Luke 6:20 MEANING

Luke 6:20
(20) Blessed be ye poor . . .--See Notes on Matthew 5:1. The conclusion there arrived at--that the two discourses differ so widely, both in their substance and in their position in the Gospel narrative, that it is a less violent hypothesis to infer that they were spoken at different times than to assume that the two Evangelists inserted or omitted, as they thought fit, in reporting the same discourse--will be taken here as the basis of interpretation. It was quite after our Lord's method of teaching that He should thus reproduce, with more or less variation, what He had taught before. The English, "Blessed be ye poor," is ambiguous, as leaving it uncertain whether the words are the declaration of a fact or the utterance of a prayer. Better, Blessed are ye poor. We note at once the absence of the qualifying words of St. Matthew's "poor in spirit." Assume the identity of the two discourses, and then we have to think of St. Luke or his informant as omitting words, and those singularly important words, which our Lord had spoken; and this, it is obvious, presents a far greater difficulty than the thought that our Lord varied the aspects of the truths which He presented, now affirming the blessedness of the "poor in spirit," now that of those who were literally "poor," as having less to hinder them from the attainment of the higher poverty. See Notes on Matthew 5:3. It seems to have been St. Luke's special aim to collect as much as he could of our Lord's teaching as to the danger of riches. (See Introduction.)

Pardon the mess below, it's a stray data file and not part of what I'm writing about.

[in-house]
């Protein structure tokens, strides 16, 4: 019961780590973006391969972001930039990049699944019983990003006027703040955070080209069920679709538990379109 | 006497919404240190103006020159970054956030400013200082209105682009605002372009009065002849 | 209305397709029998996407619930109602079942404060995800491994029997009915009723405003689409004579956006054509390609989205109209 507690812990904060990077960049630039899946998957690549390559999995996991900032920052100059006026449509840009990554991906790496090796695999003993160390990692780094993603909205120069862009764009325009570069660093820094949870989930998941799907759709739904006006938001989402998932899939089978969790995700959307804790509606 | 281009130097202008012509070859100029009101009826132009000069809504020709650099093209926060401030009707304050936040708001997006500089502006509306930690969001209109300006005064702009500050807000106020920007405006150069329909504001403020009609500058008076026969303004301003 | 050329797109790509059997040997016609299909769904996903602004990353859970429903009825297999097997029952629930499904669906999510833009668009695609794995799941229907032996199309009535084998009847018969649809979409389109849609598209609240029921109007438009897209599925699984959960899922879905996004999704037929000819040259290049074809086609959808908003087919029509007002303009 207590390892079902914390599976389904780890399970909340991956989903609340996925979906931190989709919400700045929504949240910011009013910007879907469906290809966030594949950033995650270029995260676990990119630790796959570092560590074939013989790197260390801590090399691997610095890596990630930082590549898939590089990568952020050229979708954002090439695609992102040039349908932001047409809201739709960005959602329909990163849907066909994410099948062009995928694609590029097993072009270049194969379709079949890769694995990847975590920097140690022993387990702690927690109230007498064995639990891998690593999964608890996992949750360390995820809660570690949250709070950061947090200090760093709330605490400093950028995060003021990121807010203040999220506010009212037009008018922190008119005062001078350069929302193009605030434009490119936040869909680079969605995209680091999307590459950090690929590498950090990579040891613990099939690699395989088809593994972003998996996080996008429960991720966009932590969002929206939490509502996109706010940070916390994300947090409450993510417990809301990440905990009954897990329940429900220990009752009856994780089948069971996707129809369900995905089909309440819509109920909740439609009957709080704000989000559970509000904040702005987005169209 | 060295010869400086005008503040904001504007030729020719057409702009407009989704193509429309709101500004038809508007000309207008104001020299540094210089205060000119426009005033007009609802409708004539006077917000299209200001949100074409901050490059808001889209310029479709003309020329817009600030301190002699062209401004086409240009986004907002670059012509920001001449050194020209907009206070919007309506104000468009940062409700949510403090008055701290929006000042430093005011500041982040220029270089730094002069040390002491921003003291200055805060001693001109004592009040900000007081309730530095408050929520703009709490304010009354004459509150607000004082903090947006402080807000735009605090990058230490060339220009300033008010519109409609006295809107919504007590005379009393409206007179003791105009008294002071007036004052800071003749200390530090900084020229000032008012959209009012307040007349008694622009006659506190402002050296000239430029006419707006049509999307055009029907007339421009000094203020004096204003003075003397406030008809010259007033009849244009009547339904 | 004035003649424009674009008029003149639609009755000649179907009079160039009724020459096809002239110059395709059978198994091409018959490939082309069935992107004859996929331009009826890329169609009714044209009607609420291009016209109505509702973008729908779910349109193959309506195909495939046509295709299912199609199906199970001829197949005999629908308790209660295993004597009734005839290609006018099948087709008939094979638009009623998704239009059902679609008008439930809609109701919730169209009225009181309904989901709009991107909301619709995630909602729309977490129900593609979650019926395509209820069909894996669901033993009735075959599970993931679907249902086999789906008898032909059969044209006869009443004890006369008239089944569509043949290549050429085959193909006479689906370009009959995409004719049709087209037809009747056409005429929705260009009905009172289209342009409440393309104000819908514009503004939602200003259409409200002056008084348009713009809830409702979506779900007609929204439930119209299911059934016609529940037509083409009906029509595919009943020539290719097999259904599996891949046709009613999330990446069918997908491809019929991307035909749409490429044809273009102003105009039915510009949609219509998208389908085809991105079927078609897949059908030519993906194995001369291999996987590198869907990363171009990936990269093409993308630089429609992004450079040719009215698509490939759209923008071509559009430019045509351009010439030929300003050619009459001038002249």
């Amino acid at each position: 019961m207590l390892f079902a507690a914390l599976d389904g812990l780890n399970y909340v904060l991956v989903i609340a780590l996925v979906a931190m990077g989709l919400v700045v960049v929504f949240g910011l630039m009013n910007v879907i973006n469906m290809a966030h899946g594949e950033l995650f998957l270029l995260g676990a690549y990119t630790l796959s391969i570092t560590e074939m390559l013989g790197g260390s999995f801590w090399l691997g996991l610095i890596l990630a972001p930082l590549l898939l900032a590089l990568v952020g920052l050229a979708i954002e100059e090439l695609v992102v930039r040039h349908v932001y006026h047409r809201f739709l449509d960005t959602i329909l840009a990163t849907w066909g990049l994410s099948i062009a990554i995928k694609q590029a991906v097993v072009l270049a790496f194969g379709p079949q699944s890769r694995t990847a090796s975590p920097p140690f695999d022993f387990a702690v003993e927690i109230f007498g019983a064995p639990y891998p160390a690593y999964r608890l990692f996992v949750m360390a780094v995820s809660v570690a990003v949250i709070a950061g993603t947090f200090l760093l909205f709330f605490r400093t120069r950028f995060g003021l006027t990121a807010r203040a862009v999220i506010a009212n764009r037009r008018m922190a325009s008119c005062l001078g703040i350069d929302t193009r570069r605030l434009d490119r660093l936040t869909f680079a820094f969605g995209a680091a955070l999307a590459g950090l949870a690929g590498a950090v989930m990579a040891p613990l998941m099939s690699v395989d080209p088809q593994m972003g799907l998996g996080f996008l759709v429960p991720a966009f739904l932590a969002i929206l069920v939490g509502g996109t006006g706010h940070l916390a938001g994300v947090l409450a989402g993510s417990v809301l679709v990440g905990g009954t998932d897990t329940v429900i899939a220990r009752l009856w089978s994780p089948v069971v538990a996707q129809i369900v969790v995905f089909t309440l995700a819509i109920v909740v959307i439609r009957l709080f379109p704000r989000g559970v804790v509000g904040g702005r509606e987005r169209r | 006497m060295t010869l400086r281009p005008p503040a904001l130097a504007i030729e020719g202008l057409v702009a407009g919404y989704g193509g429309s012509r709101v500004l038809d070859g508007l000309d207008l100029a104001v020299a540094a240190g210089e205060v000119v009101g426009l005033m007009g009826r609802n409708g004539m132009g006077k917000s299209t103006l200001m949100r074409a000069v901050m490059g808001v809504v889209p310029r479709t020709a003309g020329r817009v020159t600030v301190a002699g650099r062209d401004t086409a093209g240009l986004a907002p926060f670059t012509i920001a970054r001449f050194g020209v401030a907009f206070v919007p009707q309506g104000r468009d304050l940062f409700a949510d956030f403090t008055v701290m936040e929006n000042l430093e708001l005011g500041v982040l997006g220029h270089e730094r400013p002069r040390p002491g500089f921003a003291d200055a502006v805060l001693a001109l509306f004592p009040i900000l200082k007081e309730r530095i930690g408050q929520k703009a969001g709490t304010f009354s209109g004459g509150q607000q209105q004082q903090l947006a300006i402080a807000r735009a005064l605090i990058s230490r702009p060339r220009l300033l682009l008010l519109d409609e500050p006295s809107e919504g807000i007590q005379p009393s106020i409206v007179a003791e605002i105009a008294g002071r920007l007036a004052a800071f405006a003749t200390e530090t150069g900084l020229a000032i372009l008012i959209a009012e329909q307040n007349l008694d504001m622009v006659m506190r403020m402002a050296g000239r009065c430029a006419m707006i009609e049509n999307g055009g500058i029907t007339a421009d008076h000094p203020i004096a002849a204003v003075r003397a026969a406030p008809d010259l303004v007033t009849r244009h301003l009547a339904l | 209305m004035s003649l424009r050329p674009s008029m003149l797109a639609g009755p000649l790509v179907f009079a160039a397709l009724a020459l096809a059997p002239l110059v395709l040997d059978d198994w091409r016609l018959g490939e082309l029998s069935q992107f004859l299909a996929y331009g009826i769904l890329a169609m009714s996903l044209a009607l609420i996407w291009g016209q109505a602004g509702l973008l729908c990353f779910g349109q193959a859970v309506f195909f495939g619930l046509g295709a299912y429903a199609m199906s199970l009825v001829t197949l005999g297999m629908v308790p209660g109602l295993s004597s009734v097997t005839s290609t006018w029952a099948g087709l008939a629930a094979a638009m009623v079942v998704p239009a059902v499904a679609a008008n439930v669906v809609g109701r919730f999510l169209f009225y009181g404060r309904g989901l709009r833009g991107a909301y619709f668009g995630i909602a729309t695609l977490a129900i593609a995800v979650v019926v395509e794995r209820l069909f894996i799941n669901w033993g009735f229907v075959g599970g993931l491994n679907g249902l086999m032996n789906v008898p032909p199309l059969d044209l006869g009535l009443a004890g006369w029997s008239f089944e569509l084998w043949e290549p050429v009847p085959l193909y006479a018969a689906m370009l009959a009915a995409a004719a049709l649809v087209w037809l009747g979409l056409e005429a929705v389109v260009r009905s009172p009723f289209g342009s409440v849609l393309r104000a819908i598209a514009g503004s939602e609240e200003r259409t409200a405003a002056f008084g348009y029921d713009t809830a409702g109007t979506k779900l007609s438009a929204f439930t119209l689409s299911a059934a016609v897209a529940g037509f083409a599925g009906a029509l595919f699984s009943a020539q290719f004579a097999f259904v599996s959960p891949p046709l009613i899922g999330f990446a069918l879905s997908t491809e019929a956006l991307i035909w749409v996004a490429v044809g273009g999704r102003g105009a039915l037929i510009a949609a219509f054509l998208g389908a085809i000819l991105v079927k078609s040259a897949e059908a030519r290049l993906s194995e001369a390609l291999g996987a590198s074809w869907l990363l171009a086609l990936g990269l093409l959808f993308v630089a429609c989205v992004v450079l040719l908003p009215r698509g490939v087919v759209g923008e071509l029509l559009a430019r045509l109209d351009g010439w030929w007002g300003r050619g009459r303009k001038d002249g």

Note the substitution of the "kingdom of God" for the "kingdom of heaven" in St. Matthew.